What makes a DVD worth keeping?

I started assessing each of my DVDs several weeks ago and found myself splitting them into three groups: definitely keep, definitely dispose, and need to watch to decide.  I’ll provide a summary of my conclusions and associated rationales, in a later post. First, however, I want to go into some detail about two DVDs in that final, ‘need to watch to decide’, category because I think they highlight many of the key points about keeping DVDS. They are the two sets of DVDS of the London 2012 Olympic and Paralympic Games. The Olympic games set consists of 5 DVDs (approx. 15 hours running time) produced by the BBC; and the Paralympic set has three DVDs (approx. 7 hours) produced by Channel Four. I had Blu-Ray versions of both which my DVD player will not play. So, I bought ordinary DVD sets in eBay. This is a salient point about DVDS: they were very cheap – just £3.18 and £1.99 respectively inclusive of postage.

To provide the context for my subsequent remarks, you should be aware I’ve been a big athletics fan all my life. I did athletics at school, culminating in doing a decathlon at university. I also used to live next to Stoke Mandeville Hospital where the paralympics movement was born, and I took my young children out onto its track quite regularly. So, having the Olympics come to the UK in 2012, was a dream come true. I attended the Torch procession as it made its way through Aylesbury; and I got tickets to the Rowing, Boxing, Table Tennis, and the evening in the Athletics stadium when Rudisha broke the world 800m record and Bolt won the 200m. For the rest of the time, I watched the television coverage. It was all high octave and memorable. I specifically asked for the DVDs as birthday or Christmas presents because I knew I’d want to watch it all again. But I never did. They just sat on the shelf and my memories remained fond but grew dimmer. Until, that is, It came to this point at which I have to decide if it’s going to be worth keeping at least 8 very large files.

The first thing to say is that the Handbrake conversion was trouble free and produced results which had nothing to indicate they weren’t being played directly from the original DVDs. Secondly, streaming it over the home WiFi into the TV in the lounge from my laptop upstairs in my study also worked without a hitch: I just had to make sure that the power saving settings on my laptop were switched off to prevent the machine closing down during the running of the DVD. Thirdly – and this is a significant point – I found that being able to watch a spectacle like the Olympics on our large 65-inch LG OLED screen is an order of magnitude better than watching on a smaller screen. The screen size and clarity doesn’t just enhance the experience; it turns it into something much closer to a lived experience.

Now, let’s talk about the contents: the sport, of course, is the focal point of the Olympics and Paralympics, and it is undoubtedly very good to watch again – especially as only the highlights of the many days of competition are included. However, the sport is sandwiched between Opening and Closing ceremonies for both Olympics and Paralympics, and these were extraordinarily good. I had forgotten just how good. The themes, the costumes, the lighting shows across the seating areas, the ability to bring on innumerable well-known musicians and other celebrated people (including Stephen Hawking and Tim Berners-Lee), the innovative and daring expositions of our culture – well, it was all breathtaking. The Olympics Opening ceremony actually had a cricket match being played adjacent to a field with sheep in, and another field with wheat in which was being hand-cut – really; and shortly afterwards all that had been replaced with large factory chimneys. And so it went on, the standard being maintained across all four openings/closings. The scale of the productions and the coordination required across hundreds of performers and many different elements (including lighting, performers on wire suspensions, sound, and stage prop movement) was hugely demanding and yet seemed to be carried out flawlessly (though there must, surely, have been some hiccups?). The amount of design work that had been undertaken to underpin the final results was illustrated in one short extra file explaining the thinking behind the ‘House’ scene in the Olympics Opening ceremony in which the last 50 years culture of a typical family is represented over 10 minutes with laser projections onto the house.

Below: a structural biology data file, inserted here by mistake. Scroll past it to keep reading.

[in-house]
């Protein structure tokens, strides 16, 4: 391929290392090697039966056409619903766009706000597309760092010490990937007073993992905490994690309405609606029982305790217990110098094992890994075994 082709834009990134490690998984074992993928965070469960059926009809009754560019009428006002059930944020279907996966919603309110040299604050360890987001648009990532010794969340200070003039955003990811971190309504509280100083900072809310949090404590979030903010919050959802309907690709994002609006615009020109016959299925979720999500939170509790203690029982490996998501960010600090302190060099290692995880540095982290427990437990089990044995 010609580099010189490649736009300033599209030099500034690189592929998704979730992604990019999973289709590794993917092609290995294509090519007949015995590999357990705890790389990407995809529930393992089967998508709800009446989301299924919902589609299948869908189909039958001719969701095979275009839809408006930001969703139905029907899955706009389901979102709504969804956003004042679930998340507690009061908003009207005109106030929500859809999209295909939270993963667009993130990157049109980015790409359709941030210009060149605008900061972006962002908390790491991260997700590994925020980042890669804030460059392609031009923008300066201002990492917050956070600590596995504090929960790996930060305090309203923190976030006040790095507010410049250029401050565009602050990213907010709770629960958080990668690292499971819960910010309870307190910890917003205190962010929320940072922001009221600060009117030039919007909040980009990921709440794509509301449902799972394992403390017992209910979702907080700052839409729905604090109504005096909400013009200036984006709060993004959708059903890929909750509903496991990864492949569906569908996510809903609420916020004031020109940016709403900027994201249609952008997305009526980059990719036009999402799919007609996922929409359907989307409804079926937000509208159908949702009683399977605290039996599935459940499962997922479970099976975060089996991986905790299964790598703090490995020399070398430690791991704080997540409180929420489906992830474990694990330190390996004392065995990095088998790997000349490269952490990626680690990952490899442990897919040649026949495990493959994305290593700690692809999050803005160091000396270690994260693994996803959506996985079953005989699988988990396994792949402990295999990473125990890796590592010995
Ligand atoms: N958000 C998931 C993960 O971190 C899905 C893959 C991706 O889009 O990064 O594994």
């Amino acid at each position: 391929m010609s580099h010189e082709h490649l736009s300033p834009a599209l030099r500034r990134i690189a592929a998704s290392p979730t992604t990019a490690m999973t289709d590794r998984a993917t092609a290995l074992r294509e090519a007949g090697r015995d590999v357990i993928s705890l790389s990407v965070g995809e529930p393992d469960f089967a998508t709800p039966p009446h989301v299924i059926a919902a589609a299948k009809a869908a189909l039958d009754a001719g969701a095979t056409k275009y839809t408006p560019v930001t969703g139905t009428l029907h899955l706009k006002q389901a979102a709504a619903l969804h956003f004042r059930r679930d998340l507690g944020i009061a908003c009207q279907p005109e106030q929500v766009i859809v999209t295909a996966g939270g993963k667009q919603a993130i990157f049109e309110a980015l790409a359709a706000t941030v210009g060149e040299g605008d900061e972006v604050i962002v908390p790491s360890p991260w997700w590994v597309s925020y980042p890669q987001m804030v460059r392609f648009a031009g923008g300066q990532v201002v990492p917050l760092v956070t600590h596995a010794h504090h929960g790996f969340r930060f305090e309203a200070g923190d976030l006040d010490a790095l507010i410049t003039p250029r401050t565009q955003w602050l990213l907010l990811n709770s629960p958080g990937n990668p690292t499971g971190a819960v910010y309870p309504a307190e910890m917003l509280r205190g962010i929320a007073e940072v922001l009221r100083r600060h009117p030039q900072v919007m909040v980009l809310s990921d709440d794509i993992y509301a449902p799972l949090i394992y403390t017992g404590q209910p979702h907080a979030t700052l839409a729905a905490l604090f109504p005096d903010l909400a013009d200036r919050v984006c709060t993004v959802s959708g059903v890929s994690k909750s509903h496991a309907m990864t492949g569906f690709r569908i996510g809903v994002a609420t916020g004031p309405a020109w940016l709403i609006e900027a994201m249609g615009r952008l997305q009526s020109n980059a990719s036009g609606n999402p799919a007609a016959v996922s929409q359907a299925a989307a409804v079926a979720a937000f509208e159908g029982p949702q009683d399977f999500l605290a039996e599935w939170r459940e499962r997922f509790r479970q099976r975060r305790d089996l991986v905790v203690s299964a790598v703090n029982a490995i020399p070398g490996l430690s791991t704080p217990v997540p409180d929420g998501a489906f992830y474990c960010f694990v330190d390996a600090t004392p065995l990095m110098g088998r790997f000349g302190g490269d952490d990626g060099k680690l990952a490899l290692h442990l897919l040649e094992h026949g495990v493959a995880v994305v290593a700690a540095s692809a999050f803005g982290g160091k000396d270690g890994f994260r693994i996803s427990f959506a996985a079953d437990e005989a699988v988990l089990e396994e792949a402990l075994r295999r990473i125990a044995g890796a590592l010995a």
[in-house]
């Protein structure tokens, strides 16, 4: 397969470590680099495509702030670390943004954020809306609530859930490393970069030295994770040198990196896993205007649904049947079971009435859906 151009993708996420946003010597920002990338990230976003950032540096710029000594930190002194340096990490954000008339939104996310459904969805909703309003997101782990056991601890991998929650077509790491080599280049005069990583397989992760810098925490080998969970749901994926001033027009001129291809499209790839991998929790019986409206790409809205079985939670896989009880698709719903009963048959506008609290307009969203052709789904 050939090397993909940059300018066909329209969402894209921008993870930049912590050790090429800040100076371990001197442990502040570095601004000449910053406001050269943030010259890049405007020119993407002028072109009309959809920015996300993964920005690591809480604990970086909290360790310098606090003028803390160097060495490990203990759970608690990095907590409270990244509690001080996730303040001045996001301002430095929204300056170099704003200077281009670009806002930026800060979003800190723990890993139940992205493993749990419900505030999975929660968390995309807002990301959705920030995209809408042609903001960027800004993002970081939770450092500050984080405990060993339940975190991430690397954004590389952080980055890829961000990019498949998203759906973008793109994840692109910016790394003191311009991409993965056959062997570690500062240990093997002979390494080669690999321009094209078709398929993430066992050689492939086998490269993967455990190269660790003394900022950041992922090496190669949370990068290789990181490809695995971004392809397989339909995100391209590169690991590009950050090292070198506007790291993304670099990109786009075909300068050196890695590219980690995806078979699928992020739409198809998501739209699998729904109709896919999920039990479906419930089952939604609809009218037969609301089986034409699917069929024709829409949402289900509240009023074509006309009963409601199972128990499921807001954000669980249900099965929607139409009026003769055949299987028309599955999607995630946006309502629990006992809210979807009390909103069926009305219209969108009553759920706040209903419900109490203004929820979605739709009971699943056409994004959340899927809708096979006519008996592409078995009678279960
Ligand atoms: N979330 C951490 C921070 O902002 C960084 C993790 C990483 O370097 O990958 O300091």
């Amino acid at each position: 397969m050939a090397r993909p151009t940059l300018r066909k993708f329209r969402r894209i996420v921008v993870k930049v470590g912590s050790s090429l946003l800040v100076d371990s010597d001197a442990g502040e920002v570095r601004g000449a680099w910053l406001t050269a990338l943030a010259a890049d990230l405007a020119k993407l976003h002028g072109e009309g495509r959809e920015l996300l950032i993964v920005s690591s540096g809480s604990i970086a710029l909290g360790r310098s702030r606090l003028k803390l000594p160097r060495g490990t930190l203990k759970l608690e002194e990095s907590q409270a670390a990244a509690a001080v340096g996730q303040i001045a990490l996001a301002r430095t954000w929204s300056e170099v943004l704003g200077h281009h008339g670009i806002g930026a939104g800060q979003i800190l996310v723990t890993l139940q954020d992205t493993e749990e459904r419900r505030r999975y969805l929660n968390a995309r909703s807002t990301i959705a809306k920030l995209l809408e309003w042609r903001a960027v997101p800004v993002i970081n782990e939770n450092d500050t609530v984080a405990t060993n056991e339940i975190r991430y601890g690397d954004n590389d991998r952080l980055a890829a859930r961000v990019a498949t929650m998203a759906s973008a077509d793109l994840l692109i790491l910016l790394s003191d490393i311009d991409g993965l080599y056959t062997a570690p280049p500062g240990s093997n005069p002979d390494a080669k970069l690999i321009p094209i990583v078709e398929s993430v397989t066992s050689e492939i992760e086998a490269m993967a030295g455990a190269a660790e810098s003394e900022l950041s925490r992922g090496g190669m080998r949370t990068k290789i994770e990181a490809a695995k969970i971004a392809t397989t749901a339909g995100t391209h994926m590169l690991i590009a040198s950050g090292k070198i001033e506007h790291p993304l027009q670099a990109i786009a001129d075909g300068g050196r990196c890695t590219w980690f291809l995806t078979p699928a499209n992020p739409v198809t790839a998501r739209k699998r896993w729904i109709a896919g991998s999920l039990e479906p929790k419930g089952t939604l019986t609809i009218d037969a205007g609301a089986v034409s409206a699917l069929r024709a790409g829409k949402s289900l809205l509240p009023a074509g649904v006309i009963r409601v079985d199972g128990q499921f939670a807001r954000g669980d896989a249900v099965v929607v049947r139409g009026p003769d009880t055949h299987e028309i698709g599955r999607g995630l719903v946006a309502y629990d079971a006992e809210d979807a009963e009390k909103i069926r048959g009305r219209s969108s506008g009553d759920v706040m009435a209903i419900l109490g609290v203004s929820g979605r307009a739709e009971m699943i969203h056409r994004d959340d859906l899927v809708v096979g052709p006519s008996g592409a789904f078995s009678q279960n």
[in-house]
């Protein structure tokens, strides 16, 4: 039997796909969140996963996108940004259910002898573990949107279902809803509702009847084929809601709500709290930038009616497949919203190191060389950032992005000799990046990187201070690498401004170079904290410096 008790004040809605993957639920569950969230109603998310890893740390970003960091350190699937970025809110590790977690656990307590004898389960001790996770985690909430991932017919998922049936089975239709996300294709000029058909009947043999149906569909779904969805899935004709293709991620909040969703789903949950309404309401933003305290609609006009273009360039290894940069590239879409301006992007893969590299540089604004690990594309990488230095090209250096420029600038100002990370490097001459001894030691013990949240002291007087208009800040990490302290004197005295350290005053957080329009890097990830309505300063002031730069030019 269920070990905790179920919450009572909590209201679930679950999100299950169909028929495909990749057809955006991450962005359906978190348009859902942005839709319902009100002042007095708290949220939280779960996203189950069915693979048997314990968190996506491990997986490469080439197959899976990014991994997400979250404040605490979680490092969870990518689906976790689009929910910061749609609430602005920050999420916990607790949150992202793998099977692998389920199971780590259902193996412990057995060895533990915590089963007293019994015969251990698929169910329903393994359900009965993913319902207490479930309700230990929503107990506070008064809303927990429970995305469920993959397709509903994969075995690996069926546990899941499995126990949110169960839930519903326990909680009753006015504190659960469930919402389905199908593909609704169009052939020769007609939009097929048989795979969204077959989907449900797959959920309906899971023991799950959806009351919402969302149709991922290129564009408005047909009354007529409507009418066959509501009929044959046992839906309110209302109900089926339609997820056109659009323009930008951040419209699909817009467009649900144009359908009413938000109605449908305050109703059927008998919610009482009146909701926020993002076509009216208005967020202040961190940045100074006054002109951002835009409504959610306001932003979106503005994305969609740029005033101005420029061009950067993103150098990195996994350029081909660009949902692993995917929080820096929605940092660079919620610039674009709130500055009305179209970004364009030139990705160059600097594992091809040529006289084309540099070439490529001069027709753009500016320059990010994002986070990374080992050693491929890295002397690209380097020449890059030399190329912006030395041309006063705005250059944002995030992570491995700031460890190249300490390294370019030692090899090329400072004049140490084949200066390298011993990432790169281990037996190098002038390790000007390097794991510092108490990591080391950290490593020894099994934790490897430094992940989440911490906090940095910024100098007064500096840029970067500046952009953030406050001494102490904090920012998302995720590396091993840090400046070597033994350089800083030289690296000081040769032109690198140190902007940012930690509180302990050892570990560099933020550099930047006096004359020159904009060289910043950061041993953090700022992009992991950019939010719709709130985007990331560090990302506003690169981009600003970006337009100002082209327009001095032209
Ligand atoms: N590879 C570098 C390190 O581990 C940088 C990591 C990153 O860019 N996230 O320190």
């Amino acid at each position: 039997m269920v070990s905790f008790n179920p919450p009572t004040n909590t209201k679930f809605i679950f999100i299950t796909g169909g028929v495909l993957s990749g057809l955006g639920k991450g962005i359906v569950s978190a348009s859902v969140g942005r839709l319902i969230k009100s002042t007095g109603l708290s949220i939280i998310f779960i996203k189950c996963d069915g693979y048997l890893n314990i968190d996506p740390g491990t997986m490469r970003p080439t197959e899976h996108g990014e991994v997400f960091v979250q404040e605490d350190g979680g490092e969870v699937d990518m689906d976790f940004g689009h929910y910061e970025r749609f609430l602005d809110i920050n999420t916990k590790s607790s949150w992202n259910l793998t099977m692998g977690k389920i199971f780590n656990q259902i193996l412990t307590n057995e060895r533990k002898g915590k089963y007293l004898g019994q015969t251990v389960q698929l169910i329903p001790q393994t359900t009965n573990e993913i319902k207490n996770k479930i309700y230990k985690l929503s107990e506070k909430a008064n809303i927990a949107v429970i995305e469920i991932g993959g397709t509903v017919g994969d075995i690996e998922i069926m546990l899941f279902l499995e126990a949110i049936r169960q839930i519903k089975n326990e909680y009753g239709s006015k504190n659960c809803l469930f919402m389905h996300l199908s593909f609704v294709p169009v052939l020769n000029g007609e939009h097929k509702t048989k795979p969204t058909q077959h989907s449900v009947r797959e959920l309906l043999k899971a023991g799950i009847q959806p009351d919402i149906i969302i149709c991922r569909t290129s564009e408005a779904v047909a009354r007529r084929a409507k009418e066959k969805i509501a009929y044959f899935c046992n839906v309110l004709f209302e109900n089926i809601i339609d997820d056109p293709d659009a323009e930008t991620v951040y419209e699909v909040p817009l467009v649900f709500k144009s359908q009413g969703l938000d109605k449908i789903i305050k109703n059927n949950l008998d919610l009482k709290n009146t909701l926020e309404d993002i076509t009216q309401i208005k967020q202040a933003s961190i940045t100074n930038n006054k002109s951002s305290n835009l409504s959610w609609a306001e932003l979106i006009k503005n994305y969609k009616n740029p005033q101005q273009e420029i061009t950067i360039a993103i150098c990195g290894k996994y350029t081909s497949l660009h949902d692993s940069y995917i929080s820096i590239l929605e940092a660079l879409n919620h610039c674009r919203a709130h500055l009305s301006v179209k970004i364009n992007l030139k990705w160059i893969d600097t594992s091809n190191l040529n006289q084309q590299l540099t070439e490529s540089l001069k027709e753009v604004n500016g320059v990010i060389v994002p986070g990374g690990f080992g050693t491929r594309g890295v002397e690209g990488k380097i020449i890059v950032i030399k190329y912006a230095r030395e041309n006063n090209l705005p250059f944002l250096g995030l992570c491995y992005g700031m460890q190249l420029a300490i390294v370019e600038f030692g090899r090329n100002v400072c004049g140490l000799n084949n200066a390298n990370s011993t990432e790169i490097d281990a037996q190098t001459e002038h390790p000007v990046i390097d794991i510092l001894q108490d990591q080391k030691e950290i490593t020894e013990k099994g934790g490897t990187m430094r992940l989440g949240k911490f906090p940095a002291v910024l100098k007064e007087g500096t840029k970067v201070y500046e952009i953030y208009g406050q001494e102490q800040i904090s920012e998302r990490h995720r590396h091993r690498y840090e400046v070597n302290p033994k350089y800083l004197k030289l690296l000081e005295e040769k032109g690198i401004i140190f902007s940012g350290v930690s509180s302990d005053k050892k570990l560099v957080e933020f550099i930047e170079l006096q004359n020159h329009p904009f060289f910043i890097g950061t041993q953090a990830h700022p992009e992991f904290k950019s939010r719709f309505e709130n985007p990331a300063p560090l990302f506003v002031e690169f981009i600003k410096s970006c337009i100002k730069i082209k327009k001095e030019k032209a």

With the big screen exploding with activity and colour and the sound turned up to reproduce the roars of the crowd, I became immersed in these 22 hours of extraordinary entertainment. I had forgotten most of the detail of the opening and closing ceremonies so I was reliving and enjoying the experiences again as though they were new. Having watched the Paralympics Closing Ceremony yesterday afternoon, I feel as though I’ve just attended the whole 2012 Olympics/Paralympics again; and what a time it was. It demonstrated the huge depths of creative talent the UK has across many different disciplines; it recounted our history and our culture – an open, caring, supportive, and inclusive culture; and the thousands of volunteer helpers did a magnificent job looking after the visitors to the games. It was a massive, triumphant, success; a platform for the nation to move forwards still further in creating a happy and prosperous society. Such a shame that it was all thrown away in the ensuing ten years. However, that’s by-the-by. The point is that I feel I’ve relived the whole extraordinary experience; and perhaps that’s what we want out of a DVD that we might want to watch again. We want to take what we considered to have been an extraordinary experience, and to be able to relive it and to recapture those feelings again.

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